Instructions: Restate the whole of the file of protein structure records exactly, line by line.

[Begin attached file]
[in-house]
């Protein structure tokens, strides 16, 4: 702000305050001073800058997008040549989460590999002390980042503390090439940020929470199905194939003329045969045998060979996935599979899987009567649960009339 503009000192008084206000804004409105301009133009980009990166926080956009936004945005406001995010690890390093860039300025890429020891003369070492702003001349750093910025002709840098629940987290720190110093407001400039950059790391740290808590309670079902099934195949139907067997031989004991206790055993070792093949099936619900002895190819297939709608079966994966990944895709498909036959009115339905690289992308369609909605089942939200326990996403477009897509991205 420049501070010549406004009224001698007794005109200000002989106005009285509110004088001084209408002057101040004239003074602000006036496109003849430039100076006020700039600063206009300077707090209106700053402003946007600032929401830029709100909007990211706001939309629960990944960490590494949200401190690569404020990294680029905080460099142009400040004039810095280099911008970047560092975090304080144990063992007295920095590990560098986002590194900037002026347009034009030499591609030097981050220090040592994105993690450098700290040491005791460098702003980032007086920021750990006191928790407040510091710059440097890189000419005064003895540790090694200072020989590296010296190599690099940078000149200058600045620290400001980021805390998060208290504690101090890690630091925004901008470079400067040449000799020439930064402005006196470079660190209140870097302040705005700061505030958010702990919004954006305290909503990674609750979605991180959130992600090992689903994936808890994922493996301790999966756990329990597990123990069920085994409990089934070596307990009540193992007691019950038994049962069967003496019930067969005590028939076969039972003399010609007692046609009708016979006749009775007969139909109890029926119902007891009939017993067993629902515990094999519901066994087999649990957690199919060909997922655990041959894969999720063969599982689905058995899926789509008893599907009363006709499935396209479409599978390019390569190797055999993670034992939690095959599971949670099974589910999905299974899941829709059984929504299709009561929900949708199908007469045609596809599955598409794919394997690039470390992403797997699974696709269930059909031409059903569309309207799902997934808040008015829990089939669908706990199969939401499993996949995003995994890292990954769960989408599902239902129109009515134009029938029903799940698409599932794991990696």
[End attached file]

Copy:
[in-house]
């Protein structure tokens, strides 16, 4: 702000305050001073800058997008040549989460590999002390980042503390090439940020929470199905194939003329045969045998060979996935599979899987009567649960009339 503009000192008084206000804004409105301009133009980009990166926080956009936004945005406001995010690890390093860039300025890429020891003369070492702003001349750093910025002709840098629940987290720190110093407001400039950059790391740290808590309670079902099934195949139907067997031989004991206790055993070792093949099936619900002895190819297939709608079966994966990944895709498909036959009115339905690289992308369609909605089942939200326990996403477009897509991205 420049501070010549406004009224001698007794005109200000002989106005009285509110004088001084209408002057101040004239003074602000006036496109003849430039100076006020700039600063206009300077707090209106700053402003946007600032929401830029709100909007990211706001939309629960990944960490590494949200401190690569404020990294680029905080460099142009400040004039810095280099911008970047560092975090304080144990063992007295920095590990560098986002590194900037002026347009034009030499591609030097981050220090040592994105993690450098700290040491005791460098702003980032007086920021750990006191928790407040510091710059440097890189000419005064003895540790090694200072020989590296010296190599690099940078000149200058600045620290400001980021805390998060208290504690101090890690630091925004901008470079400067040449000799020439930064402005006196470079660190209140870097302040705005700061505030958010702990919004954006305290909503990674609750979605991180959130992600090992689903994936808890994922493996301790999966756990329990597990123990069920085994409990089934070596307990009540193992007691019950038994049962069967003496019930067969005590028939076969039972003399010609007692046609009708016979006749009775007969139909109890029926119902007891009939017993067993629902515990094999519901066994087999649990957690199919060909997922655990041959894969999720063969599982689905058995899926789509008893599907009363006709499935396209479409599978390019390569190797055999993670034992939690095959599971949670099974589910999905299974899941829709059984929504299709009561929900949708199908007469045609596809599955598409794919394997690039470390992403797997699974696709269930059909031409059903569309309207799902997934808040008015829990089939669908706990199969939401499993996949995003995994890292990954769960989408599902239902129109009515134009029938029903799940698409599932794991990696």